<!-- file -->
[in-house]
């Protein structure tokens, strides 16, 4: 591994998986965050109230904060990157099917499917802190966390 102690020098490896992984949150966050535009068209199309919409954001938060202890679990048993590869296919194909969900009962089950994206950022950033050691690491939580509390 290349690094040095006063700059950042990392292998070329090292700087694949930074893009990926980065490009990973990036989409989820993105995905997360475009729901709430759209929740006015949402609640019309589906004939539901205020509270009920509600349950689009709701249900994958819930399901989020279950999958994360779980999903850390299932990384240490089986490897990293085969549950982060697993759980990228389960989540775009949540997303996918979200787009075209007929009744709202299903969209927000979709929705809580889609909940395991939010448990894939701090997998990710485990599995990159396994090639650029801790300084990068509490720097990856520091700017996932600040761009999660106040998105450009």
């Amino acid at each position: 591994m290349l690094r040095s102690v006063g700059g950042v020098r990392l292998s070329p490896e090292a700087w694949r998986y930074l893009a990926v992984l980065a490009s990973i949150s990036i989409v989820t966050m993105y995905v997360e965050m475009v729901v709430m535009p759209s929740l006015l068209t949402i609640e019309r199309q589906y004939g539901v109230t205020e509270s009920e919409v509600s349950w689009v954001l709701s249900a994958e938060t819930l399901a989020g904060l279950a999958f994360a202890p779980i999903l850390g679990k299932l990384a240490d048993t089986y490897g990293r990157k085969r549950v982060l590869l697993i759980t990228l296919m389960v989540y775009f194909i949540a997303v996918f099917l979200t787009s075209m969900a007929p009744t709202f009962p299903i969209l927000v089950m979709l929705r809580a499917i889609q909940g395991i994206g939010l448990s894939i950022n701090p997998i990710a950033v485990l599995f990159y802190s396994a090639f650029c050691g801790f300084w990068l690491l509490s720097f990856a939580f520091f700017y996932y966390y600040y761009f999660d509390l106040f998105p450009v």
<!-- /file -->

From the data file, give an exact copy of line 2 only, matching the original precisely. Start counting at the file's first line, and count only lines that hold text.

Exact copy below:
């Protein structure tokens, strides 16, 4: 591994998986965050109230904060990157099917499917802190966390 102690020098490896992984949150966050535009068209199309919409954001938060202890679990048993590869296919194909969900009962089950994206950022950033050691690491939580509390 290349690094040095006063700059950042990392292998070329090292700087694949930074893009990926980065490009990973990036989409989820993105995905997360475009729901709430759209929740006015949402609640019309589906004939539901205020509270009920509600349950689009709701249900994958819930399901989020279950999958994360779980999903850390299932990384240490089986490897990293085969549950982060697993759980990228389960989540775009949540997303996918979200787009075209007929009744709202299903969209927000979709929705809580889609909940395991939010448990894939701090997998990710485990599995990159396994090639650029801790300084990068509490720097990856520091700017996932600040761009999660106040998105450009």